THE spring battle lines are being drawn.
When Congress returns from its break, the stage will be set for this century's most significant political contest between a president and a Speaker of the House. At stake is the middle class vote, a constituency vital to both in the 1996 elections.
Speaker Newt Gingrich has controlled the agenda since last November's midterm elections swept him into power. President Clinton took a back seat during the first 100 days.
But the House GOP Contract With America, with its welfare and regulatory reforms, line-item veto, and tax cuts, was simply a ''preliminary skirmish to the big battles yet to come,'' as Mr. Gingrich put it in a national speech Friday night.
Already, Clinton is starting to speak out, threatening to veto some of the key bills passed by the House. Skirmishing over the budget and core Democratic issues, such as affirmative action, is expected to intensify as the two leaders clash over their competing visions of government.
At this point, Gingrich still has the upper hand, says John Cogan, a senior fellow at the Hoover Institution in Stanford, Calif.
With the GOP running the agenda from the outset, he says, Clinton lost a vital period of control. Normally, the president makes a series of proposals and Congress responds.
''For the first three months of the year, the president usually dominates the agenda,'' he says. ''All the proposals come from the White House. But by March or April ... the congressional debate over the budget drives the national attention. It is hard to see where the president will get the advantage.''
But Ron Peters, a political scientist at the University of Oklahoma, in Norman, Okla., argues that the president has built-in advantages that will, in the long run, become apparent.
''No doubt Bill Clinton is on the defensive,'' he says. ''But that will slowly turn. The constitutional system requires the president to be the center of gravity in terms of initiative.''
In the coming months, Republican budget efforts will reflect an attempt to radically reduce and reshape Washington. Gingrich and the GOP have proposed cutting four federal agencies, revising the income tax structure, and dismantling the welfare state.
But to balance the budget by 2002, as promised, the Republicans will have to cut deeply into such middle-class entitlement programs as medicare and medicaid. And that puts Gingrich and Company on shaky ground.
Ron Milacsky, a communications science professor at the University of Connecticut, in Storrs, Conn., argues that while the public supports the idea of a balanced budget, that support dissipates when cherished programs are trimmed.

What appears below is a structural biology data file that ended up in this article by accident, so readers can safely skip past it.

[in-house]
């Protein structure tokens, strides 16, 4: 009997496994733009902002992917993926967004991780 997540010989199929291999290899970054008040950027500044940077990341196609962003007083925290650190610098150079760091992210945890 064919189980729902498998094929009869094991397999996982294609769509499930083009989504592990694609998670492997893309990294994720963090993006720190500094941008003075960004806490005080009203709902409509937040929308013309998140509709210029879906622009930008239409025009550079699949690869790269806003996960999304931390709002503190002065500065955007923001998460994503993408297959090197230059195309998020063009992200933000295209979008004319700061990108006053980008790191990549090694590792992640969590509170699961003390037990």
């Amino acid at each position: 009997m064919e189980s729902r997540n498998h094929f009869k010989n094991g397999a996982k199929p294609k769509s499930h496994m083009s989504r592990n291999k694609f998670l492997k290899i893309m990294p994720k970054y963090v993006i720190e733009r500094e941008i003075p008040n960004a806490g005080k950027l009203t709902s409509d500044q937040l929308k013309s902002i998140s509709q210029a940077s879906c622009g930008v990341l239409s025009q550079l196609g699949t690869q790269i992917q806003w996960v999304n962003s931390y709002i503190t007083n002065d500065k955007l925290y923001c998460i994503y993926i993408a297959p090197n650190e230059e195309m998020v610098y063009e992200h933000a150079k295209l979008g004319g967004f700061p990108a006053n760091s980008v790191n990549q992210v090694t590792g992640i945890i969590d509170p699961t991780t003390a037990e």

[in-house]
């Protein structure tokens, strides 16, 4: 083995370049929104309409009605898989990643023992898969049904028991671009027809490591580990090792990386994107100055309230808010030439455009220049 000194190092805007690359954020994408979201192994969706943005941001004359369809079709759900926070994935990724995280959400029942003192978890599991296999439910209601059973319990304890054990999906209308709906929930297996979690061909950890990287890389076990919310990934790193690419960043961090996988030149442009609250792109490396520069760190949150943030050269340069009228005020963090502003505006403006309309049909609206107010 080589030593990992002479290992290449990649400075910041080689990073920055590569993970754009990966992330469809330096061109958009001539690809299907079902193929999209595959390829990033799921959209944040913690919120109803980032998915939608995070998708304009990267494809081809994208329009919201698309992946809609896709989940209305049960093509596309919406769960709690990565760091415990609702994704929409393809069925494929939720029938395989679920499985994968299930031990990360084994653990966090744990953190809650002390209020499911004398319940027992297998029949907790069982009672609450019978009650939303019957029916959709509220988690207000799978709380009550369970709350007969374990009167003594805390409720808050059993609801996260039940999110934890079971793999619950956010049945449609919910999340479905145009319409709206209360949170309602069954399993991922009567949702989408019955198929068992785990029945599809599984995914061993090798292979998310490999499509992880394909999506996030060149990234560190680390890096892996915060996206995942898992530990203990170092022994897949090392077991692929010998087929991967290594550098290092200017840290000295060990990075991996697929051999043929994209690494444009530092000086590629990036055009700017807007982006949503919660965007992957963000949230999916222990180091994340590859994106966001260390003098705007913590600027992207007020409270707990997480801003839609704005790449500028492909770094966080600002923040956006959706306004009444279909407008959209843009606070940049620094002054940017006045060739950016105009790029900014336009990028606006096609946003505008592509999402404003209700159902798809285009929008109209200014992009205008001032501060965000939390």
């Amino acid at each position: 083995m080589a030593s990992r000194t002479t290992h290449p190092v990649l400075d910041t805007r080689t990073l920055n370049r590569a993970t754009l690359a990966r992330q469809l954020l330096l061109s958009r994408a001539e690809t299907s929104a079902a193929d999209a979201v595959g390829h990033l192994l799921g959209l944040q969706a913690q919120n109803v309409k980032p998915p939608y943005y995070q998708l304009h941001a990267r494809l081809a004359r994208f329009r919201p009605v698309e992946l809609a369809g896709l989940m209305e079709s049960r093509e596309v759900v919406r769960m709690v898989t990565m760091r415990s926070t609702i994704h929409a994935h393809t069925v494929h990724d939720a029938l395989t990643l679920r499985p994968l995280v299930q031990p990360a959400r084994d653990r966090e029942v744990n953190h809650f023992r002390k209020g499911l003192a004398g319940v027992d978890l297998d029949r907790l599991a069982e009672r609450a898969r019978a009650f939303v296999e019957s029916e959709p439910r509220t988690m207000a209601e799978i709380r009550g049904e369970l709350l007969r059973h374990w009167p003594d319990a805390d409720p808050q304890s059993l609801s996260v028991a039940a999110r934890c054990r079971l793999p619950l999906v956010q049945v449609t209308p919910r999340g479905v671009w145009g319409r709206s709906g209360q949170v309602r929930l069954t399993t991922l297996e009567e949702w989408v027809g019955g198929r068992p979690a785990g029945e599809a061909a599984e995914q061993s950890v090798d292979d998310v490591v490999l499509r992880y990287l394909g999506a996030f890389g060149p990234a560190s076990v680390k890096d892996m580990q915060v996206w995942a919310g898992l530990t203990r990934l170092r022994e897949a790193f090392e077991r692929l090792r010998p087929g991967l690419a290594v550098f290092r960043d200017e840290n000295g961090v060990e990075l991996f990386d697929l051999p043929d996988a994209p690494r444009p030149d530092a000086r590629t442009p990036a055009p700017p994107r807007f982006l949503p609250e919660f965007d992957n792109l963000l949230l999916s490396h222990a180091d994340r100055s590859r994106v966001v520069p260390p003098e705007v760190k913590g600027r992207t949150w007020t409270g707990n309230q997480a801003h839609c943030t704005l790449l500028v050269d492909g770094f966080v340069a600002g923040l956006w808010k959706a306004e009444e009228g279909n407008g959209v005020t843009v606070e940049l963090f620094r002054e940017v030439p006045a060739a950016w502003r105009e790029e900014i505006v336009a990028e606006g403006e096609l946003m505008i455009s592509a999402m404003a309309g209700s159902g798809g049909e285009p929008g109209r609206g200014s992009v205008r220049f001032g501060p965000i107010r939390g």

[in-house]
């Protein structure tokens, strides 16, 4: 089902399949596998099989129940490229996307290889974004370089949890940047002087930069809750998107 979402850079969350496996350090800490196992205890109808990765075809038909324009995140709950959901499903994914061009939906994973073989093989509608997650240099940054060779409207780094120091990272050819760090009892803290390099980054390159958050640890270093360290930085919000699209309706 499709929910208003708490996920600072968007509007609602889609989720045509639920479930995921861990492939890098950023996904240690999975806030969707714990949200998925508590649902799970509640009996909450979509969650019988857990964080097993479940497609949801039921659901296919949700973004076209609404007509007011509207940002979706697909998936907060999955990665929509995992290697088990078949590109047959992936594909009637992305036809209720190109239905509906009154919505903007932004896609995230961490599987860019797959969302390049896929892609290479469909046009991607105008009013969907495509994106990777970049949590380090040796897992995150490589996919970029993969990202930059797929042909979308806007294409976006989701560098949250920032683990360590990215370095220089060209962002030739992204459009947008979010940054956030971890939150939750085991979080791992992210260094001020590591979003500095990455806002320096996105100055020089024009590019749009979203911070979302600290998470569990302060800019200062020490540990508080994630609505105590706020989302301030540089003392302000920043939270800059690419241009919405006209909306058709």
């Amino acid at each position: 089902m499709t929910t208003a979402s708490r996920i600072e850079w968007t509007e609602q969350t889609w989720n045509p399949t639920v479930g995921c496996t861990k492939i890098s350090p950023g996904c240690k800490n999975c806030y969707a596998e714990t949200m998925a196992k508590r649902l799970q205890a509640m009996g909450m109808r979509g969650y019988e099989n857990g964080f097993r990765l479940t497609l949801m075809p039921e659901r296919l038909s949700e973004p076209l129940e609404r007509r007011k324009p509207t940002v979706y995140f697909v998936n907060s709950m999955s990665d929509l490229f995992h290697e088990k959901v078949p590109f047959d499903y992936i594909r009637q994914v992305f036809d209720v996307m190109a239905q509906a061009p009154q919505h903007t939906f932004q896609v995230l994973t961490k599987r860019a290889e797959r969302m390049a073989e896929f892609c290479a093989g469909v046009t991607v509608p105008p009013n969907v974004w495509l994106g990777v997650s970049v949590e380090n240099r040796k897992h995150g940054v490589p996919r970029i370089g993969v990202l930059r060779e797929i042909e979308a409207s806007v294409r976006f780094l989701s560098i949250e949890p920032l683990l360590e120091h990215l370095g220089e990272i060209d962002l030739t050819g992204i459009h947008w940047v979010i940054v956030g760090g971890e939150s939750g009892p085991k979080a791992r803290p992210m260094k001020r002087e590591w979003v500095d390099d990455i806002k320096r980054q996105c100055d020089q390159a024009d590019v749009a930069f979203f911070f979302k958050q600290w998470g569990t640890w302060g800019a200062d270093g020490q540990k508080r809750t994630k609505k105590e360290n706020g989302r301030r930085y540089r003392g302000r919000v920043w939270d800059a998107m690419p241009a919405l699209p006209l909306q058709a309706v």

The Democrats have already successfully exploited Republican proposals to decrease projected spending on school lunches.
''That's how the middle class will be energized,'' Professor Milacsky says. ''As the Republicans gore each ox,'' the Democrats have an opportunity ''to mobilize such middle class constituencies as labor, women, and blacks.''
Professor Peters agrees: ''Bill Clinton will be a counterpuncher in the next two years. And counterpunchers win fights. Tough times for the Republicans are coming. It will be hard to hold the line when they have to make the cuts.''
So far, the Clinton strategy has been to sit back on the ropes. While the Democrats' defeat in last November's elections has forced the president to abandon his more ambitious goals such as universal health-care reform, he isn't likely to be as docile about what he calls Republican plans that are aimed at the most vulnerable segments of society -- children and the poor.
He advocates relatively modest tax breaks for the middle class and a higher minimum wage.
The Senate may end up playing the role of referee between Clinton and Gingrich. And its bias isn't clear yet.
The upper legislative body may act as a kind of buffer for House Republicans, moderating some of their tougher budget provisions before sending them to the president.
But if it lumps major bills together, Clinton may be forced to accept items he would have rejected separately, to avoid vetoing a major budget initiative.
''If the Senate and Newt Gingrich get into balancing the budget without cooperation from the White House,'' says David Mayhew, a political scientist at Yale University, in New Haven, Conn., ''it will be politically dangerous.''
But the hallmark of the Senate is bipartisanship, which may be the key to Republican success. Though skeptical early on, Senate Republicans appear to be moving closer to several of the House provisions, including tax cuts and welfare reform.
''If I were the Senate Republicans, I'd try to get the Democrats into bipartisan dealmaking,'' Professor Mayhew says.
''If a balanced budget initiative has bipartisan support in the Senate, the White House would have to make up its mind: Go along or throw darts. Politically, its a close call.''